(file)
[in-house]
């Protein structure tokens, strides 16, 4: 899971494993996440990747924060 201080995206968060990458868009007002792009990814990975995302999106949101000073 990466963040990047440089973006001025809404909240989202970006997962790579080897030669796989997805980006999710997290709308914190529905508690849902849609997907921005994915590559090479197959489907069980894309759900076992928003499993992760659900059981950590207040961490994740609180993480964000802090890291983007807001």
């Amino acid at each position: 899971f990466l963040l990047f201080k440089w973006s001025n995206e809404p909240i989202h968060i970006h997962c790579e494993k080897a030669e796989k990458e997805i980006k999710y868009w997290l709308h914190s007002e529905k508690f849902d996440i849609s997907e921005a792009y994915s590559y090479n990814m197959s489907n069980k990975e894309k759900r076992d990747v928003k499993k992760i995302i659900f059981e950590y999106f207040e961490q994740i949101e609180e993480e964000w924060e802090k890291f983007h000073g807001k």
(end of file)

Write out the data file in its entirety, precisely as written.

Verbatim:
[in-house]
């Protein structure tokens, strides 16, 4: 899971494993996440990747924060 201080995206968060990458868009007002792009990814990975995302999106949101000073 990466963040990047440089973006001025809404909240989202970006997962790579080897030669796989997805980006999710997290709308914190529905508690849902849609997907921005994915590559090479197959489907069980894309759900076992928003499993992760659900059981950590207040961490994740609180993480964000802090890291983007807001």
């Amino acid at each position: 899971f990466l963040l990047f201080k440089w973006s001025n995206e809404p909240i989202h968060i970006h997962c790579e494993k080897a030669e796989k990458e997805i980006k999710y868009w997290l709308h914190s007002e529905k508690f849902d996440i849609s997907e921005a792009y994915s590559y090479n990814m197959s489907n069980k990975e894309k759900r076992d990747v928003k499993k992760i995302i659900f059981e950590y999106f207040e961490q994740i949101e609180e993480e964000w924060e802090k890291f983007h000073g807001k």